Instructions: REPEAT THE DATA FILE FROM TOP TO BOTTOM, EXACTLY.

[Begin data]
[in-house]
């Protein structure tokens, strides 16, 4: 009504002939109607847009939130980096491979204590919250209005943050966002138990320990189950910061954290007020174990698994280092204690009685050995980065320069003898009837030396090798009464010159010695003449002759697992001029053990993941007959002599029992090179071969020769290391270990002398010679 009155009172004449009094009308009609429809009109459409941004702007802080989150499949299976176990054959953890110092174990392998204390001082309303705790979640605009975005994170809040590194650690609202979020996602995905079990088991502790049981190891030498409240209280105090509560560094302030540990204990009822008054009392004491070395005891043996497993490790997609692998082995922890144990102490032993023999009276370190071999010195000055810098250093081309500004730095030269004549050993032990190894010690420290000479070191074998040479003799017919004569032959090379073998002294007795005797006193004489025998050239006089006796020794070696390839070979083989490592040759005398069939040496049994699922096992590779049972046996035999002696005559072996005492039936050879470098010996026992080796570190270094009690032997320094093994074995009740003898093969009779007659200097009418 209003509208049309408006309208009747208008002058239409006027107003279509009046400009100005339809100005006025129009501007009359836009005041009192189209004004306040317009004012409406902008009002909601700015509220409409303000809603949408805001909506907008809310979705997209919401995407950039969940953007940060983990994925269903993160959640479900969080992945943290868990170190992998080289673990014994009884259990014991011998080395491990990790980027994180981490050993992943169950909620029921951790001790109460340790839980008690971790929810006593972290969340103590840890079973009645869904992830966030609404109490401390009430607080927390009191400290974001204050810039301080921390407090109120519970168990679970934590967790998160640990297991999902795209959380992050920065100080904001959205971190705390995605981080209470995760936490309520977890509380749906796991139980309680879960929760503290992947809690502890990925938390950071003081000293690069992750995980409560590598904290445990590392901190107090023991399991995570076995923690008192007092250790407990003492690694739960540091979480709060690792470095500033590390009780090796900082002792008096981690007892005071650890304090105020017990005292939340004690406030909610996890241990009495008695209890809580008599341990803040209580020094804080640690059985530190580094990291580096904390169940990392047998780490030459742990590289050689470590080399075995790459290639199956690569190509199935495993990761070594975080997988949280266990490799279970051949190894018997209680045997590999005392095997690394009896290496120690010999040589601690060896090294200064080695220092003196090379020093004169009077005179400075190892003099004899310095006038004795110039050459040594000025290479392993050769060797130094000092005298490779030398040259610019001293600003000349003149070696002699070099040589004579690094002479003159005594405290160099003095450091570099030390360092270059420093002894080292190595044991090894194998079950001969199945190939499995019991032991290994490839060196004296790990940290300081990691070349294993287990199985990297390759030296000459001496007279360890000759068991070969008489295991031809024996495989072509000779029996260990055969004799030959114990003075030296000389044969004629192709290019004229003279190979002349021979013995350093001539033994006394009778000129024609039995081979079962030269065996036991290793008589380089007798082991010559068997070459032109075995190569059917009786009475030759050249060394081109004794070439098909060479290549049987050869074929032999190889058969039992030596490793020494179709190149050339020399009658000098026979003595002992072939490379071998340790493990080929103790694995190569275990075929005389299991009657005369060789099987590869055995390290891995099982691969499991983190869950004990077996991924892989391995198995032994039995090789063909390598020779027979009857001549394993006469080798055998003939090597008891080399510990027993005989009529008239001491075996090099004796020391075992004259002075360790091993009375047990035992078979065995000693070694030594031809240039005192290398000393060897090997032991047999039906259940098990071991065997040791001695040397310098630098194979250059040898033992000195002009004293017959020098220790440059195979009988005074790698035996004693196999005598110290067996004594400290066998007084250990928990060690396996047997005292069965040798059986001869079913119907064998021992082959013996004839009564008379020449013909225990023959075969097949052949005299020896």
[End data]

[in-house]
């Protein structure tokens, strides 16, 4: 009504002939109607847009939130980096491979204590919250209005943050966002138990320990189950910061954290007020174990698994280092204690009685050995980065320069003898009837030396090798009464010159010695003449002759697992001029053990993941007959002599029992090179071969020769290391270990002398010679 009155009172004449009094009308009609429809009109459409941004702007802080989150499949299976176990054959953890110092174990392998204390001082309303705790979640605009975005994170809040590194650690609202979020996602995905079990088991502790049981190891030498409240209280105090509560560094302030540990204990009822008054009392004491070395005891043996497993490790997609692998082995922890144990102490032993023999009276370190071999010195000055810098250093081309500004730095030269004549050993032990190894010690420290000479070191074998040479003799017919004569032959090379073998002294007795005797006193004489025998050239006089006796020794070696390839070979083989490592040759005398069939040496049994699922096992590779049972046996035999002696005559072996005492039936050879470098010996026992080796570190270094009690032997320094093994074995009740003898093969009779007659200097009418 209003509208049309408006309208009747208008002058239409006027107003279509009046400009100005339809100005006025129009501007009359836009005041009192189209004004306040317009004012409406902008009002909601700015509220409409303000809603949408805001909506907008809310979705997209919401995407950039969940953007940060983990994925269903993160959640479900969080992945943290868990170190992998080289673990014994009884259990014991011998080395491990990790980027994180981490050993992943169950909620029921951790001790109460340790839980008690971790929810006593972290969340103590840890079973009645869904992830966030609404109490401390009430607080927390009191400290974001204050810039301080921390407090109120519970168990679970934590967790998160640990297991999902795209959380992050920065100080904001959205971190705390995605981080209470995760936490309520977890509380749906796991139980309680879960929760503290992947809690502890990925938390950071003081000293690069992750995980409560590598904290445990590392901190107090023991399991995570076995923690008192007092250790407990003492690694739960540091979480709060690792470095500033590390009780090796900082002792008096981690007892005071650890304090105020017990005292939340004690406030909610996890241990009495008695209890809580008599341990803040209580020094804080640690059985530190580094990291580096904390169940990392047998780490030459742990590289050689470590080399075995790459290639199956690569190509199935495993990761070594975080997988949280266990490799279970051949190894018997209680045997590999005392095997690394009896290496120690010999040589601690060896090294200064080695220092003196090379020093004169009077005179400075190892003099004899310095006038004795110039050459040594000025290479392993050769060797130094000092005298490779030398040259610019001293600003000349003149070696002699070099040589004579690094002479003159005594405290160099003095450091570099030390360092270059420093002894080292190595044991090894194998079950001969199945190939499995019991032991290994490839060196004296790990940290300081990691070349294993287990199985990297390759030296000459001496007279360890000759068991070969008489295991031809024996495989072509000779029996260990055969004799030959114990003075030296000389044969004629192709290019004229003279190979002349021979013995350093001539033994006394009778000129024609039995081979079962030269065996036991290793008589380089007798082991010559068997070459032109075995190569059917009786009475030759050249060394081109004794070439098909060479290549049987050869074929032999190889058969039992030596490793020494179709190149050339020399009658000098026979003595002992072939490379071998340790493990080929103790694995190569275990075929005389299991009657005369060789099987590869055995390290891995099982691969499991983190869950004990077996991924892989391995198995032994039995090789063909390598020779027979009857001549394993006469080798055998003939090597008891080399510990027993005989009529008239001491075996090099004796020391075992004259002075360790091993009375047990035992078979065995000693070694030594031809240039005192290398000393060897090997032991047999039906259940098990071991065997040791001695040397310098630098194979250059040898033992000195002009004293017959020098220790440059195979009988005074790698035996004693196999005598110290067996004594400290066998007084250990928990060690396996047997005292069965040798059986001869079913119907064998021992082959013996004839009564008379020449013909225990023959075969097949052949005299020896």